Weekend Briefing No. 70

Welcome to the weekend. This week the G7 met in Germany and came out as a unified front against Russia and climate change. Turkey’s ruling party AK, headed by Tayyip Erdoğan, won only 41% of votes in a general election, meaning it has to find a coalition partner for the first time since gaining power 13 years ago. Apple had its WWDC event where it announced its own music streaming service and new news app, and Facebook announced the long-awaited launch of Oculus Rift, the much famed virtual reality headset.

Thank you to everyone who gave me feedback on how the Weekend Briefing should look on Instagram. Based on your feedback, this week we are going to experiment with break up the briefing into a number of posts. Let me know what think.

A big congratulations to Jacob Jackson! He won a free signed copy of Profit & Purpose just for liking a photo on Instagram. I’m giving away 1 per week for the month of June. If you want to win one take these simple 3 steps.  First follow me @kylewestaway. Second read the post. Third, like it.

 

WEEKEND BRIEFING

 

The Kauffman Index: Startup Activity is a new report from the Kauffman Foundation bringing together the latest data available on entrepreneurial trends nationally, at the state level, and for the 40 largest metropolitan areas of the United States. The index is comprised of 3 components. (1) Rate of New Entrepreneurs: an early and broad measure of business ownership. (2) Opportunity Share of New Entrepreneurs: a proxy indicator of the percent of new entrepreneurs starting businesses because they saw market opportunities. (3) Startup Density: the number of startup firms divided by total population of a place. Check out how your city / state stacks up here.

The future of food is, well… food. The future of food is not a powder mixed with water to create an engineered superfood. It is not a race to consume calories as quickly as possible so as not to disrupt the disrupting. It is a full on American (more specifically a Silicon Valley) perspective that we should be alleviating the “pain point” of having to “waste time” eating food with friends and family, in order to maximize time building the next app. Do we need healthier food and a cheaper way of sourcing and distributing that food? Absolutely. But that’s not a powder. It’s authentic, natural foods, locally sourced, sustainability grown, brought fresh to our tables. What are we innovating for, who are we building the future for, if we don’t value human connection? Learn more in this article by Steve Case in re/code.

Technology & democracy. New technologies offer important tools for empowerment — yet democracy is stagnating. With all the hype of social media and the Arab Spring, The number of democracies today is basically no greater than it was at the start of the century. So, what’s up? Foreign Policy asked experts, and they responded with varied perspectives such as: autocrats know how to leverage technologies too; the poorest still don’t have access to “liberation technologies”; and democracy is not just about increasing avenues for citizen expression, it is also about establishing credible representative institutions that can respond to citizen demands and needs. Learn more in this Foreign Policy article.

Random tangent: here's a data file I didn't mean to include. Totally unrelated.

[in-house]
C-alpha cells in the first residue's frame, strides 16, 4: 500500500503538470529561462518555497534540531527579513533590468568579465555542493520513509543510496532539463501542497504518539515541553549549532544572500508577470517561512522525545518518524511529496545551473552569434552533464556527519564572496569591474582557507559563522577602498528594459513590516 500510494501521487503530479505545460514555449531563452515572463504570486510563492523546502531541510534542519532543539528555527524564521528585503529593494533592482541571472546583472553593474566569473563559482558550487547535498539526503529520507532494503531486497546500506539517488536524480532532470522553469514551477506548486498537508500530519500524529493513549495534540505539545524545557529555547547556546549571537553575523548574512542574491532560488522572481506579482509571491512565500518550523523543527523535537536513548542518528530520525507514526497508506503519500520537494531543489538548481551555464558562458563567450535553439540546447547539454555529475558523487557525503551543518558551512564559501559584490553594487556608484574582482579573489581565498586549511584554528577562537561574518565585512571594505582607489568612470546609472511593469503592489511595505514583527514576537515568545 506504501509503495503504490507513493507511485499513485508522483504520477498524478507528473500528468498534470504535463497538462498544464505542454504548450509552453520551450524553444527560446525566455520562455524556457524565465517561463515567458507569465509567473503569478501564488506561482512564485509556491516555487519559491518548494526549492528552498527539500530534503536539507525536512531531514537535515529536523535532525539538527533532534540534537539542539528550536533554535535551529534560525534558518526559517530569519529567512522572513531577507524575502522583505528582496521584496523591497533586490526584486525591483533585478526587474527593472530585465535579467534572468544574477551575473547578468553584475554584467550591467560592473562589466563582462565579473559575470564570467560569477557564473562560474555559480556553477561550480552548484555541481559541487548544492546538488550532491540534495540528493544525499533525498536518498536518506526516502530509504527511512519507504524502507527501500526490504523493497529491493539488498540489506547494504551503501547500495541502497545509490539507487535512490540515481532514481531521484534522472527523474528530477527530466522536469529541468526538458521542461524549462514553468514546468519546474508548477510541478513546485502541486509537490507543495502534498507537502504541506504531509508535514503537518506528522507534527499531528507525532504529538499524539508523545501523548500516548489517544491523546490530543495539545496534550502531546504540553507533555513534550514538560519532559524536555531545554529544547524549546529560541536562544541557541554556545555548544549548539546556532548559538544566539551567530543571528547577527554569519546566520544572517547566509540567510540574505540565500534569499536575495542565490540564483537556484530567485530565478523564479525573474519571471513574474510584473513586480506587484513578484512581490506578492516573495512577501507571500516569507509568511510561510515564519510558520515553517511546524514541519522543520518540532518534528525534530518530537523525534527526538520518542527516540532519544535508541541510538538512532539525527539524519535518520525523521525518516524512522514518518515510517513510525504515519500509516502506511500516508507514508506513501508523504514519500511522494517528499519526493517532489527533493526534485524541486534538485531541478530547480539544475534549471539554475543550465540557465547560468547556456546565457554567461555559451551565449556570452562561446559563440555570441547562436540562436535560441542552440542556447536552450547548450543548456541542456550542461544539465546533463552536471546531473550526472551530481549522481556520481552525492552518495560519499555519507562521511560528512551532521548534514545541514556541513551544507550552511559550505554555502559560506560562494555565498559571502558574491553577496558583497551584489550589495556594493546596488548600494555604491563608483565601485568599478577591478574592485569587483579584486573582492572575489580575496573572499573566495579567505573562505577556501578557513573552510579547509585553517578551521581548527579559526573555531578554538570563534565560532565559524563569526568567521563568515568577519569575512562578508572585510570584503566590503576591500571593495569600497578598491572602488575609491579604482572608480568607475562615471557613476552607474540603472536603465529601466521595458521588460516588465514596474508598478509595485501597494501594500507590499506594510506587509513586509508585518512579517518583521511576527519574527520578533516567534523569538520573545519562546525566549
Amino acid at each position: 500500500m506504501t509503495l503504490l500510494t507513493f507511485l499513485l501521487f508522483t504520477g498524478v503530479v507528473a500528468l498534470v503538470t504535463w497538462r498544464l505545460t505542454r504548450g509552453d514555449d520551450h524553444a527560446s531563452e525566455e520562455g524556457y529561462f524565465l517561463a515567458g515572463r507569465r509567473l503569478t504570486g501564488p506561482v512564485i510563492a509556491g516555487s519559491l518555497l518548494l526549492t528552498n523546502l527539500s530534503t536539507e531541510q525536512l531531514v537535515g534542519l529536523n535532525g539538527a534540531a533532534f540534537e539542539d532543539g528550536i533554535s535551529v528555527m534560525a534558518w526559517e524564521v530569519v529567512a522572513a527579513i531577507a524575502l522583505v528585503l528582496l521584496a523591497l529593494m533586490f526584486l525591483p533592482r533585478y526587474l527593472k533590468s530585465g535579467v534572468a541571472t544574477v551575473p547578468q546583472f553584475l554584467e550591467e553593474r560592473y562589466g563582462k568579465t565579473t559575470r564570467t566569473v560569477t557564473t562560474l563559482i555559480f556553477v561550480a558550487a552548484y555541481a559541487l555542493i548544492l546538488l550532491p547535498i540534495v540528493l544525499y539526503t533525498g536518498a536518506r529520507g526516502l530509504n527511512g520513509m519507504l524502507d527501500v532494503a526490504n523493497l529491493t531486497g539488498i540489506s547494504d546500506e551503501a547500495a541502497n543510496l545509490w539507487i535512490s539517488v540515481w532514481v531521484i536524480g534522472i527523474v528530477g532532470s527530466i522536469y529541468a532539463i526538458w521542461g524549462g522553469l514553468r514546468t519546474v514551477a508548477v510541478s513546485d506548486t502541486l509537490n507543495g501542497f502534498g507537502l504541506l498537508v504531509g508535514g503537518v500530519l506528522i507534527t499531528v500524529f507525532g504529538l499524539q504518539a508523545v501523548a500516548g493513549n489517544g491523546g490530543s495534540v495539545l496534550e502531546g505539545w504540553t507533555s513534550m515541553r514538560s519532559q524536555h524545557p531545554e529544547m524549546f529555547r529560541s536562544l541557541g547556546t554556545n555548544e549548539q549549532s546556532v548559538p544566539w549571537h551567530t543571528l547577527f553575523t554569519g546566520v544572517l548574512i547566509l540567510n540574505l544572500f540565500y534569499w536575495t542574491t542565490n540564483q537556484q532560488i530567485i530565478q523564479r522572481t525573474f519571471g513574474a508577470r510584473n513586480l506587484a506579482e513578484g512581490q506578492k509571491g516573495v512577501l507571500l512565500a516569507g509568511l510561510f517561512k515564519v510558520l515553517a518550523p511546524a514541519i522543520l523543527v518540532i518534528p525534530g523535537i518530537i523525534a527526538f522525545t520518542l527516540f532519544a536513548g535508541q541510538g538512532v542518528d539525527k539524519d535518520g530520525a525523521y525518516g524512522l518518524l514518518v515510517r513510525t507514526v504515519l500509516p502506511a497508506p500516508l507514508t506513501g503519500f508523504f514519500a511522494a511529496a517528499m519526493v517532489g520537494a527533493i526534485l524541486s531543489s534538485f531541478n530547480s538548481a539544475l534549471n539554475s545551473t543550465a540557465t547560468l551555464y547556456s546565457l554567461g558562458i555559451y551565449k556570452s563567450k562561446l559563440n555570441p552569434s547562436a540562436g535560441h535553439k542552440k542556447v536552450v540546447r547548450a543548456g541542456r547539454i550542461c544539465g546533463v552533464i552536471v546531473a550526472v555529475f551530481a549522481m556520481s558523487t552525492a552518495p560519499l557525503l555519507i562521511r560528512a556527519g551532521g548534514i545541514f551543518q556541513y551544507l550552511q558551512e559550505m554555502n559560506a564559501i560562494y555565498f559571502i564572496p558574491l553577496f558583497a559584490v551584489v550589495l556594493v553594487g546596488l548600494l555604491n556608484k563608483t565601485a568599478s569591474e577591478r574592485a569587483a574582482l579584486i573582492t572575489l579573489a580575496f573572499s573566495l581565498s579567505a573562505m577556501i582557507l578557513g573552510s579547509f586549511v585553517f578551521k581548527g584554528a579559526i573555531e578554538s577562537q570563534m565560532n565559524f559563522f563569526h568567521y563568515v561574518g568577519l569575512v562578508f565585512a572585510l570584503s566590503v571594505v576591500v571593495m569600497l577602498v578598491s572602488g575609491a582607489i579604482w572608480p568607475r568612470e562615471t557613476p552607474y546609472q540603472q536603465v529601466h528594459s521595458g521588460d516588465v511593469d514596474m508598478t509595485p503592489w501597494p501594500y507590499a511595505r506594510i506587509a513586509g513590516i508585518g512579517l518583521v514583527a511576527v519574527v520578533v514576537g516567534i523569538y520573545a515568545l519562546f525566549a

Happiness & creative destruction. You’d think people in areas that are being disrupted by job stealing robots would be kind of depressed. But a new study by Princeton economists found that places that have highest levels of creative destruction and job turnover also have the highest levels of subjective well-being or happiness. Cities with a high level of creative destruction have a higher level of current happiness than the average, and interestingly enough, people feel even more positively about creative destruction when asked about their future happiness rather than their current well-being. Learn more in this Atlantic article.

Startup advisors. The relationship between startups and advisors are generally vague and as a result, nobody – both advisors and startups – are maximizing the relationship. So, First Round is announcing an experiment to fix traditional startup advising called STAR, or “Short-Term Advisory Relationships.” STAR engagements last 90 days, have standardized, performance-based economics, and spell out specific, documented deliverables for both advisors and founders from the start. The advisor commits to 90 minutes / week for 90 days with a standardized compensation model comprised of a combination of performance-based equity and cash. Learn more here.

 

THINGS I LIKE

 

6 days in North Korea is a beautiful interactive feature of the Hermit Kingdom filled with photos and videos from the New York Times.

True cost. Last week I featured Patagonia’s struggle with slave labor in it’s supply chain, and one of my friends Kyle McCollum sent me a documentary called True Cost, which documents the real cost of fast fashion. It’s definitely worth checking out.

 

PODCAST OF THE WEEK

 

Race and dating. This season, the podcast StartUp – a show about what really happens in a startup – is following an online dating company called Dating Ring, and the latest episode called Profiled was about how racially biased we are in dating. A sister podcast, Reply All – a show about the internet – ran an episode called The Fever about dating from the perspective of an Asian female. The perspective of reporter, Stephanie Foo, was incredibly eye-opening to me.

 

ABOUT THE WEEKEND BRIEFING

 

The Weekend Briefing is a selection of this week’s top stories on innovation and society, curated by Kyle Westaway – author of Profit & Purpose and Managing Partner of Westaway Law. I consider it a privilege to be a part of your weekend routine. Thanks.

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